Bush v. Bird Flu

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Preparing for the Flu: Bush

In announcing plans today to prepare the nation for combating a future worldwide wave of bird flu, President Bush used vocabulary and tactics that are familiar from his confrontation with global terrorism. "Our country has been given fair warning of this danger to our homeland—and time to prepare," the President said during a jaunt up to the National Naval Medical Center in Bethesda, Md. Heavy spending has been a cornerstone of Bush's 9/11 response, and he geared up for a new threat by asking Congress for $7.1 billion in emergency funding for vaccines and antiviral medicines—even more than the record amount the Senate had approved in September. In another echo of national security policy, Bush is trying to go to the source overseas, where a pandemic would originate, by offering other countries incentives to identify and report outbreaks before they spread.

Administration officials tell TIME that their strategy is to detect and contain any problem overseas, show the American people that the President is in command and the government is doing whatever can be done to prepare, and inform the public so that the reaction to any instances of bird flu might be calmer. "Scientists and doctors cannot tell us where or when the next pandemic will strike, or how severe it will be, but most agree: At some point, we are likely to face another pandemic," Bush said. "And the scientific community is increasingly concerned by a new influenza virus known as H5N1—or avian flu—that is now spreading through bird populations across Asia, and has recently reached Europe." Bush's Homeland Security Council now includes a Special Assistant to the President for Biological Defense Policy. That official, Rajeev Venkayya, held a briefing for reporters on "Safeguarding America Against Pandemic Influenza." In conjunction with Bush's speech, the White House published a red, white and blue booklet, "National Strategy for Pandemic Influenza," which is available at pandemicflu.gov, a new Website of the Department of Health and Human Services. Bush's budget request includes $2.8 billion to accelerate development of cell-culture technology; $1.519 billion for the Pentagon and Department of Health and Human Services to purchase flu vaccines; $1.029 billion to stockpile antiviral medications; $800 million for development of new treatments and vaccines; $644 million to ensure that all levels of government are prepared to respond to a pandemic outbreak; and $251 million to detect and contain outbreaks before they spread around the world. The pillars of the national strategy outlined in the booklet are "preparedness and communication," "surveillance and detection," and "response and containment."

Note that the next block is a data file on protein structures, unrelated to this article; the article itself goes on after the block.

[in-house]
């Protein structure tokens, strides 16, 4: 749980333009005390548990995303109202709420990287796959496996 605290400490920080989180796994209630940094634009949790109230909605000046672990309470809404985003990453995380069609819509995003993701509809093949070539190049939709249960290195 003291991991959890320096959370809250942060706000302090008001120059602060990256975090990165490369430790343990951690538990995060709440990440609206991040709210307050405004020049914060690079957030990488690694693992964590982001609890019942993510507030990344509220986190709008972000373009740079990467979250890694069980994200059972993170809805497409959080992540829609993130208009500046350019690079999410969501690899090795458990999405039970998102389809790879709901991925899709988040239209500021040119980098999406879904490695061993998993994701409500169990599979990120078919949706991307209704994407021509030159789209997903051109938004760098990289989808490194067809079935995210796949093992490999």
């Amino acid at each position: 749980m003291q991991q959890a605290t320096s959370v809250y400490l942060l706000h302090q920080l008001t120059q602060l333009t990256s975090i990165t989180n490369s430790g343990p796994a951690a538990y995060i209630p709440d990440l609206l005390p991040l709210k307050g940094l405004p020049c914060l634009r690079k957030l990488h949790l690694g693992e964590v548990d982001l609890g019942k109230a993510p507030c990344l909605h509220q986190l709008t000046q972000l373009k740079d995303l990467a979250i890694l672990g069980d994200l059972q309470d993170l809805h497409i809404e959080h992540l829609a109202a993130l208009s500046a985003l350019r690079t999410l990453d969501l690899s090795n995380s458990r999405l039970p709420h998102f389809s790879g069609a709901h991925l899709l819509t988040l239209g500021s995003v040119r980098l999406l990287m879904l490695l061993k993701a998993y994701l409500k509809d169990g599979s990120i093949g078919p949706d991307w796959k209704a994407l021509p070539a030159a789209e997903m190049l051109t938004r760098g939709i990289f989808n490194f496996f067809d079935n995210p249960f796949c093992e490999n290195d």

Perhaps the most interesting part of Bush's talk was his discussion of the challenge of getting enough vaccine in a hurry when it's needed, and he began the difficult task of setting citizens' expectations so they don't expect overnight miracles. "One of the challenges presented by a pandemic is that scientists need a sample of the new strain before they can produce a vaccine against it," he said. "This means it is difficult to produce a pandemic vaccine before the pandemic actually appears—and so there may not be a vaccine capable of fully immunizing our citizens from the new influenza virus during the first several months of a pandemic." Taking a fresh run at an old goal, Bush said the "growing burden of litigation" had helped drive American vaccine makers out of business over the past three decades, and called on Congress to pass liability protection that would encourage more to enter or return to the business.

During a news conference in the Rose Garden in September when Bush was being hammered about his response to Katrina, he seemed eager to show how much he'd been studying and pondering the possible consequences of a flu pandemic for the nation and the world. He even recommended John Barry's epic The Great Influenza, about the epidemic of 1918, which new genetic research shows was caused by bird flu. Bush had started reading it in July and finished it at the ranch during his working vacation, the staff said. Despite the time, attention and enthusiasm Bush has brought to the issue, Democrats say it wasn't enough. House Democratic Leader Nancy Pelosi of California said Bush's strategy is "several years too late" and that the country remains "unprepared." But the flu issue seems well-suited for Bush at a time when he is struggling to regain his political footing. It allows him to take executive action and show himself as preemptive, compassionate and decisive—qualities that have enthralled his supporters but had faded from view with his summer tan.